I'm hitting 60. I'm a successful woman. I'm a multiple entrepreneur. I'm even the incoming president of my Rotary club.
So I was skeptical. I couldn't imagine what this "child" who is my daughter's age could tell me about working in a world of men.
But Sheryl Sandberg speaks truth. And the truth that she spoke resonates...so much so that I found myself on the verge of tears at times, realizing that finally someone had the courage to verbalize the crap I've had to silently endure and the games I've had to surreptitiously play.
So now I'm buying copies of the book for young female colleagues who are facing the same, same, SAME crap that I have struggled so hard and so long to overcome.
Thank you Sheryl for being a strong, clear voice of assurance in the meandering wilderness of the business world. Where well-meaning men unwittingly demean us and vindictive men intentionally assault us.
It's good to be reminded that each one of us is not alone in the daily flight to strike a balance between what we want and what the world expects of us.
When my marriage was falling apart, I honestly thought I was going insane. I was always the lucky one. I had a marriage that I thought would last forever. I never in my wildest dreams imagined that the old cliché of "a woman half my age" would be the unraveling of my life.
But it happened.
Fortunately, by some miracle I stumbled across the audio tape version of this book at my local library. It took me years to find the digital audiobook version--and when I finally did, I bought it and listened to it from a different, wiser perspective.
In each instance, this book rekindled my joy, hope, and confidence. I would recommend it to any woman who's been hurt and needs the strength to crawl out of bed and carry on.
It seems strange that an audiobook would give you that kind of strength, especially one that's just fiction, but ithis one works!
Entertaining, sad & troubling
I'm a HUGE fan of Kellerman's Decker/Lazarus novels. And I greatly appreciate that sequels are often not as good as the original story. But the ending of this one seemed abrupt and uneasy...as though she wasn't quite certain what to do with it. However, it does move their love story along. But it isn't as though Mik and Honey provides any answers for how Decker managed to wrestle his religious doubts into submission.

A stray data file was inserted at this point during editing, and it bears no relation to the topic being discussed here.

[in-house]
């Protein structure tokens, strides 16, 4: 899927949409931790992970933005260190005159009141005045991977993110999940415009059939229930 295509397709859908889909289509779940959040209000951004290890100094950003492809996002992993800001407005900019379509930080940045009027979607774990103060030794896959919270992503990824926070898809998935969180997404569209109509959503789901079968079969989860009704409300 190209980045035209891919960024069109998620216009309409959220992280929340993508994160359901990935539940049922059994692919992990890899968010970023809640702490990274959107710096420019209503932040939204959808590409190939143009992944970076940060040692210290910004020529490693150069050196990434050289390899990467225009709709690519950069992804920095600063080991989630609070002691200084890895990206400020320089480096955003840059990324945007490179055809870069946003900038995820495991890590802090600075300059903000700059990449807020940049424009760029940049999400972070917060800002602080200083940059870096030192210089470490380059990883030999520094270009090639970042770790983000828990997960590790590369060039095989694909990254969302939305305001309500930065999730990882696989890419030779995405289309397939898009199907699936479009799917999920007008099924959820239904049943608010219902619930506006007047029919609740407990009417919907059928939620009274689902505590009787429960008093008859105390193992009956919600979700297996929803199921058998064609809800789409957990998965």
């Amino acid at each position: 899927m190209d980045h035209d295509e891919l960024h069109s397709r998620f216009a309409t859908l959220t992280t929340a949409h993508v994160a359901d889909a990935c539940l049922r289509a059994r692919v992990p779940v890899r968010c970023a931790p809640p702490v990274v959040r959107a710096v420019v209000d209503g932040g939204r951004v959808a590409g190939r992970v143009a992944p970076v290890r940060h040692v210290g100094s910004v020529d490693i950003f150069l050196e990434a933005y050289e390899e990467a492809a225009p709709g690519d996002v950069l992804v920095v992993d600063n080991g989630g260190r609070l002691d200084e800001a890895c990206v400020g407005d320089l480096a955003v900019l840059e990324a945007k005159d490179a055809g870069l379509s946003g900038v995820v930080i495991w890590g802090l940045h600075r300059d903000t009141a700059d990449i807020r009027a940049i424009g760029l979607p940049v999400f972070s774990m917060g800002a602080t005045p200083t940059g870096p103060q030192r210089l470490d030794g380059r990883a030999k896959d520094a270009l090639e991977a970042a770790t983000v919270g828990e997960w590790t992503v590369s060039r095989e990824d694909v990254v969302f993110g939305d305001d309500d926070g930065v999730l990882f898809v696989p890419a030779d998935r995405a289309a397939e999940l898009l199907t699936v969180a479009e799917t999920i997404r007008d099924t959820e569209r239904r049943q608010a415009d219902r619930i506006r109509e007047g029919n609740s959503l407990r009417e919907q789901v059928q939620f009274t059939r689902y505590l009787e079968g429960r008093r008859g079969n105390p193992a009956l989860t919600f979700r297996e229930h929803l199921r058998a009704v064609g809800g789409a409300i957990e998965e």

When Decker showed up drunk at Rina's house and then blamed her for the outcome.
Mitch Greenberg is a wizard with voices and accents. Really quite talented. And I greatly appreciate that he has been able to narrate the entire series. I really hate it when the narrator changes in the middle of a series and then the characters change entirely with the new interpretations by the new narrator. Please don't EVER switch from Mitch!!
The death of the street kid who looked like Cindy.
This was a great story. I really didn't know what to expect, but it pulled me into the series in a very enticing manner by teaching me about a community I never actually understood. Even better, I was able to empathize and identify with the subjects as people, not as mere story characters!
I really apprecieated hearing the Jewish pronunciation of the many Yiddish terms in the book. I would likely have not guessed the correct pronunciation if I had simply read a printed book on my own.
Try it. You'll like it!
Tim Ferris has constructed a book that smart people will put into action before the whole concept implodes upon itself. What he has to say about outsourcing is absolutely true TODAY. However, it's like the idea of a completely service-based society: if everyone makes money by washing other people's clothes, eventually everyone will starve to death. You see, he says outsource your work to make big bucks. But if everyone ends up outsourcing, who's left to purchase what you're outsourcing? Someone has to actually grow or manufacture or build or do SOMETHING physical that will only be outsource-able to a point. It's really the dilemma the US is facing with illegal aliens: they are needed to do the physical work at "poverty" wages because no one else is willing to--until those "illegals" end up doing better than many of the citizens that consider themselves too "good" to labor in the fields and sweatshops. In short, Ferris delivers great resources, but he also makes no apologies for being shockingly self-centered (note how he became a world kick-boxing champion) nor for his position that rule-bending (if not outright lying) is essential in the process of getting ahead. That attitude bothers me, personally...but it probably resonates with much of Gen X and Y. Hence, I gave this book a one-star demerit for morals.
It is stunning how the authors have accurately assessed the difference between companies and managers who are effective at execution and which ones aren't. I had to agree with each premise and conclusion they offered. Then I ran out and bought copies to share with other business owners. Deifinitely a "must read" for anyone seeking results.
As always, Harvey Mackay is right on target with his insights and recommendations. Follow his lead and you'll succeed in life as well as business.
This book is a "must read" for anyone in business today. Its communication insights are absolutely on target.
Just buy it.
I first noticed this book while standing in line to board a plane. I asked the guy, "Is it any good?" He looked me dead in the eye and gave an emphatic, "Oh yeah." I have to agree. It really is a "MUST READ" book for anyone serious about communicating ideas.
Talk about sexual obsession. The author's non-stop gotta-get-laid commentaries rapidly overshadowed the message he was trying to deliver. Save your money. There are other authors who have more to offer without resorting to the use of offending language.
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